DIY gold polka dot wall
Make your walls shimmer and shine with thehomesihavemade.com's decorating trick for sprucing up your walls using metallic contact paper!
- Metallic gold contact paper
- Cricut machine or 2-inch punch
- First, cut out a large batch of circles from your contact paper using your Cricut machine or a 2-inch paper punch.
- Next, begin peeling the backing from the circles and applying to your wall one at a time, concentrating more dots at the top and less concentrated as you move down the wall.
- Then, step back every so often to see where more or fewer dots are needed. The best part? Decorating with contact paper means the dots can easily be removed and repositioned as needed and you're done!
Chevron wall tutorial
Just because you can't — or don't want to — paint your walls doesn't mean you have to be surrounded by walls that are blah. Find out how sabbespot.blogspot.com adorned her plaster and lath apartment walls with her favorite chevron pattern in only one hour!
- 1 roll contact paper
- Measuring tape
- Painters tape
- X-ACTO blade
- Optional: Architectural triangle
- First, measure the width of your wall.
- Next, roll out contact paper to that length, add 2 inches.
- Then use the grid on the back of the contact paper or an architectural triangle to sketch your chevron zig zags. To use the triangle, align it with the bottom of the paper and draw 1 triangle. Then take your ruler or quilting ruler and draw a parallel triangle.
- Now, cut out your first chevron and tape, centered, on your wall. Leave the extra inch in the crack of the wall on each side.
- Next, to apply to the wall, peel 1 triangle at a time, ripping the paper off of the backside and smoothing to wall using lots of patience. Once you get it smooth, take your X-ACTO blade, score both ends in the corner, and peel off excess contact paper.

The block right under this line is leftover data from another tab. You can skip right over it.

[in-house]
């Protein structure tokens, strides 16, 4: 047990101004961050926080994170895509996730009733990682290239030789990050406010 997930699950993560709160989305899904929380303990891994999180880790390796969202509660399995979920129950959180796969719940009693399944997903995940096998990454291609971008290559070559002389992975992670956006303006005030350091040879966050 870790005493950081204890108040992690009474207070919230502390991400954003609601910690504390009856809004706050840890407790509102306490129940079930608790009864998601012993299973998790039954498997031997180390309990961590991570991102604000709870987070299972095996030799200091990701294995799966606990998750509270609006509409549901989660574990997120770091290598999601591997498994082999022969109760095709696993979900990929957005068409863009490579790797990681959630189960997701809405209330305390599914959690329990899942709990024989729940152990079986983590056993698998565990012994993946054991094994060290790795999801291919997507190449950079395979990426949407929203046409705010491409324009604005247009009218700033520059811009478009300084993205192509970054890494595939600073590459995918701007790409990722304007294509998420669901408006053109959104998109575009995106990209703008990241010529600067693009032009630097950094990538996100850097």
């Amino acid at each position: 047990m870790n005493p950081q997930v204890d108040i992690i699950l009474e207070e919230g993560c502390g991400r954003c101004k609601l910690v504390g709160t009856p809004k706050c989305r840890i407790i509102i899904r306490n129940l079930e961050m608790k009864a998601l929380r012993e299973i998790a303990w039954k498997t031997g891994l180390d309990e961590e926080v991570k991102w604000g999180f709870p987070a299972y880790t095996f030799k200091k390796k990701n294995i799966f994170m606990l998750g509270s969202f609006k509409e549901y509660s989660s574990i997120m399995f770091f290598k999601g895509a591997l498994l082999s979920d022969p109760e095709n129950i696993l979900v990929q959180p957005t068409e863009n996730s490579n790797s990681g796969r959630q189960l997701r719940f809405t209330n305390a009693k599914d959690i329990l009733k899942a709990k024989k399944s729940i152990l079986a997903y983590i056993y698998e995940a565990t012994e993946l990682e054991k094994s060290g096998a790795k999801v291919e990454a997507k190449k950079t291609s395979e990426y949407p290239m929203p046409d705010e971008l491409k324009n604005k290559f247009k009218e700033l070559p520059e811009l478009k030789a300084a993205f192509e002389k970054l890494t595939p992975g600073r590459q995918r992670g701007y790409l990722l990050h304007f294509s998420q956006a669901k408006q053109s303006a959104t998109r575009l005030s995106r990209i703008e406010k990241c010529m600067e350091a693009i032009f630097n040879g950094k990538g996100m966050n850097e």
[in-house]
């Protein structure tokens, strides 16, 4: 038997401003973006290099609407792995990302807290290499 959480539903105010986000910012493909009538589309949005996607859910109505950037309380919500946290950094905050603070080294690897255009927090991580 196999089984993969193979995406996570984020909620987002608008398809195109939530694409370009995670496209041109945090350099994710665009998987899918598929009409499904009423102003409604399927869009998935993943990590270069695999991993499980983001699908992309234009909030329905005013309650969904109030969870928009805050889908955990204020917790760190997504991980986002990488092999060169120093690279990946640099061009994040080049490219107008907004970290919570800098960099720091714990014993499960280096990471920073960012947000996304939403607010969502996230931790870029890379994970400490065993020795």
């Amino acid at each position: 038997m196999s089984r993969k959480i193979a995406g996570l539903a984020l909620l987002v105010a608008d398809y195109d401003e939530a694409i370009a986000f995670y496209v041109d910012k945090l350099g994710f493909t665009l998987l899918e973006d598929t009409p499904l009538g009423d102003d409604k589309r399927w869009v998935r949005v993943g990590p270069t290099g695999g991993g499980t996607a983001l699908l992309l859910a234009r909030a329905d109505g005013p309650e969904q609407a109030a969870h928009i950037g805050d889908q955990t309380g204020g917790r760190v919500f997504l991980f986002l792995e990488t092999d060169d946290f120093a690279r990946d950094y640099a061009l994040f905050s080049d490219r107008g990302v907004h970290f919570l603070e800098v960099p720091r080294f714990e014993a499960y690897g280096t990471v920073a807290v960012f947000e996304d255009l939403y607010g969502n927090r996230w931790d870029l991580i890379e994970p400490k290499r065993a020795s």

- Then, once you get your first triangle on the wall, measure from the bottom points to where you would like your next row to start. Measure every point and mark with a pencil. This is how you will align your next row.
- Now do the same for the rest of the wall and your temporary wall decor is complete!
Tip^ Use caution when adding contact paper to drywall. The walls sabbespot.blogspot.com used were made of plaster and lath.
Kitchen drawer makeover
With your favorite fun contact paper pattern and some helpful tips from homemakerchic.com, you can add a burst of fun to your kitchen drawers, bathroom cabinets or bookshelves!
- Ruler or paint stirrer
- Enough contact paper to cover the inside bottom of your drawers
- First, peel back about an inch of the backing and press down just a small strip of the paper all the way to the farthest edge in your drawer or cabinet.
- Next, note the curl the paper has developed from being rolled up and lay it down in the direction of the curve in the paper. This will make it easier to go down.
- Then use a straight edge like a ruler or a paint stirrer (or just your fingers will work) to firmly press the paper down on 1 side as you gently pull the backing away from the paper on the other side. Work slowly and smoothly.
- Finally, if you accidentally get any bubbles, just peel back to the bubble and smooth it out.
Scalloped contact paper border